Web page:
Cheetah's Strip Club drops lawsuit over permit - CBS News 8 - San Diego, CA News Station - KFMB Channel 8

Cheetah's Strip Club drops lawsuit over permit

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SAN DIEGO (NEWS 8) – The company that owns the Kearny Mesa strip club Cheetah’s on Friday announced it had dropped a lawsuit against the city of San Diego.

The lawsuit was filed in Federal Court in 2014, by the parent company of Cheetah’s. It accused the San Diego Police Department of unfairly revoking its adult entertainment license after police had documented violations during visits to the club such as performers getting too close to patrons.

In that suit, the ownership of Cheetah’s had argued the municipal code regulating adult businesses was unconstitutional, while the city countered the plaintiff’s decision to drop that lawsuit on behalf of the business itself heralded by the city as victory.

San Diego’s Police Chief said, “This confirms our officers conducted legal, proper and justified inspections.”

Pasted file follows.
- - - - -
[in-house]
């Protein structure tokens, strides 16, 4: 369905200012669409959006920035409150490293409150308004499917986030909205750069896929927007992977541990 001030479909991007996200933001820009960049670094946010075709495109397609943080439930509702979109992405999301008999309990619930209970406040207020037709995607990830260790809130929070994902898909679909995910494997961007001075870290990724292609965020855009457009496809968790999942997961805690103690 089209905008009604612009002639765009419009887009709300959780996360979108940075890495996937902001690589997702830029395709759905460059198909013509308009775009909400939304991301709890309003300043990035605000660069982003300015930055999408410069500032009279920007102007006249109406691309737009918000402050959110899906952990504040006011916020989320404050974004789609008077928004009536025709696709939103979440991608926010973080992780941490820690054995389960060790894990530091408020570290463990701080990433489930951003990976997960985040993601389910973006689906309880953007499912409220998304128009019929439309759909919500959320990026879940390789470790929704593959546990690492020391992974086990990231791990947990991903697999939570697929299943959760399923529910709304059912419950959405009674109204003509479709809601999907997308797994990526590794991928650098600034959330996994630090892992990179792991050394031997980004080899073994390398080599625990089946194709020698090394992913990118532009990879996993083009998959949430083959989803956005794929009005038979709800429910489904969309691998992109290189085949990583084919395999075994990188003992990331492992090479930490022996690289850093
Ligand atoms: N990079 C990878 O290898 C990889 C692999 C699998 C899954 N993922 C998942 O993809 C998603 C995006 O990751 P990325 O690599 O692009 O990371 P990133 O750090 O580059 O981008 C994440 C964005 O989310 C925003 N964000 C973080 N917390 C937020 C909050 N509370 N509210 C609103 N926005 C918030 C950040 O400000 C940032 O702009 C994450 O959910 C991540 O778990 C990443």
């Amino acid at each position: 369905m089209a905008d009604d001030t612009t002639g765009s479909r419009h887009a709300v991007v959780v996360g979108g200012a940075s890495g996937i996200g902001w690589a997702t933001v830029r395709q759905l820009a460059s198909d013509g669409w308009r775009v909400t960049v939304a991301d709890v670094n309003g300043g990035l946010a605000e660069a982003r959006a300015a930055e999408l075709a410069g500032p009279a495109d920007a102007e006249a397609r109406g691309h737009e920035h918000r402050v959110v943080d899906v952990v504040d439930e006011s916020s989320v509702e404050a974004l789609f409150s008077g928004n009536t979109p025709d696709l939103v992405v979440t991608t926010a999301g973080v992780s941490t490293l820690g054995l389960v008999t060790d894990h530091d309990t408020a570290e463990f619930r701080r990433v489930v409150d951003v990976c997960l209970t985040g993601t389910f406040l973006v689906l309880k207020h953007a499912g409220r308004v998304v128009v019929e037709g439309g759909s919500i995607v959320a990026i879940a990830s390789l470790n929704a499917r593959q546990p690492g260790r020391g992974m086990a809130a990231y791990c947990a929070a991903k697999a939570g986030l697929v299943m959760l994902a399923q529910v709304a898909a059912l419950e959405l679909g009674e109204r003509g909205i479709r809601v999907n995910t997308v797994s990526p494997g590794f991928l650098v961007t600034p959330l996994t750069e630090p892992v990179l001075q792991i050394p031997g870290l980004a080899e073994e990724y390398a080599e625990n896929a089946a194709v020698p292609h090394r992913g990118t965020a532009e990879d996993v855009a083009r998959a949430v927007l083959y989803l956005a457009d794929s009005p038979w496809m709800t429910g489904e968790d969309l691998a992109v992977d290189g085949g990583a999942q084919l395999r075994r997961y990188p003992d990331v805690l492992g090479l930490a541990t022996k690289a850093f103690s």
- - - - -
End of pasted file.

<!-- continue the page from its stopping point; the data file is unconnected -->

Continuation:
The attorney for the club and its performers had a different take: “The city crowing over nothing. […] We are streamlining our legal efforts to force the city of San Diego into compliance with the U.S. Constitution.”

A spokesman for the San Diego City Attorney said, “This amounts to a total surrender by the Cheetah’s legal team and a vindication of the SDPD’s efforts to protect the public by making Cheetah’s ownership comply with the law.”

Marlea Dell’Anno, co-counsel on the lawsuit, said a related lawsuit on behalf of several of the club’s performers is going forward.

That civil rights suit filed in federal court stems from one of the police department’s surprise inspections of the club.

“They [performers] were forced to remove their clothing – a blatant violation of their civil rights,” said Dell’Anno.

The police department has said their officers did everything by the book, but Dell’Anno said she believes her will prevail.

“They [the performers] deserve justice and they are going to get it,” she said.

The lawsuit on behalf of the performers is expected to head trial in federal court sometime next year. As for the lawsuit that was dropped concerning the club’s permit, the city said it will seek full recovery of its costs stemming from the litigation.

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